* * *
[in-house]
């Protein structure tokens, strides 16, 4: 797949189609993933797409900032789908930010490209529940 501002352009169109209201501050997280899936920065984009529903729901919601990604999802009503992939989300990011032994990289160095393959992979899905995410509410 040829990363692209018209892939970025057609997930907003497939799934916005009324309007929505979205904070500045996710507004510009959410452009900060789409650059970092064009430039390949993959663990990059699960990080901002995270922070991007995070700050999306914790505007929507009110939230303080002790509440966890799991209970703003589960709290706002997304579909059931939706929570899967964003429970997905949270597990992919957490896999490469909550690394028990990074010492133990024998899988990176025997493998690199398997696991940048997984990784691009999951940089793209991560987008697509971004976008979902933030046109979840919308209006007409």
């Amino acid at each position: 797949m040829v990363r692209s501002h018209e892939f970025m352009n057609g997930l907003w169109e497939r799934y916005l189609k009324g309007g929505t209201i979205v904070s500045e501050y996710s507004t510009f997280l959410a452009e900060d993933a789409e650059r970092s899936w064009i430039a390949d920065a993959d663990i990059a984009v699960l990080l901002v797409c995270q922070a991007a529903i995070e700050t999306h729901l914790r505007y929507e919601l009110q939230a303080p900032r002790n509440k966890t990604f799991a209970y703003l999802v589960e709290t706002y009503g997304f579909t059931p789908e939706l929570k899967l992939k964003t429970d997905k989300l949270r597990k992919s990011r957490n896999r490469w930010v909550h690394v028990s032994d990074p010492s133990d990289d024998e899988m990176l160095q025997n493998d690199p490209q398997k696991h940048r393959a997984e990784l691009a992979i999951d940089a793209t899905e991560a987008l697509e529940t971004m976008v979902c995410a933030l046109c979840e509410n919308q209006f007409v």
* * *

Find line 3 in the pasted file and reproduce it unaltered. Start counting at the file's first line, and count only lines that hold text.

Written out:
């Amino acid at each position: 797949m040829v990363r692209s501002h018209e892939f970025m352009n057609g997930l907003w169109e497939r799934y916005l189609k009324g309007g929505t209201i979205v904070s500045e501050y996710s507004t510009f997280l959410a452009e900060d993933a789409e650059r970092s899936w064009i430039a390949d920065a993959d663990i990059a984009v699960l990080l901002v797409c995270q922070a991007a529903i995070e700050t999306h729901l914790r505007y929507e919601l009110q939230a303080p900032r002790n509440k966890t990604f799991a209970y703003l999802v589960e709290t706002y009503g997304f579909t059931p789908e939706l929570k899967l992939k964003t429970d997905k989300l949270r597990k992919s990011r957490n896999r490469w930010v909550h690394v028990s032994d990074p010492s133990d990289d024998e899988m990176l160095q025997n493998d690199p490209q398997k696991h940048r393959a997984e990784l691009a992979i999951d940089a793209t899905e991560a987008l697509e529940t971004m976008v979902c995410a933030l046109c979840e509410n919308q209006f007409v």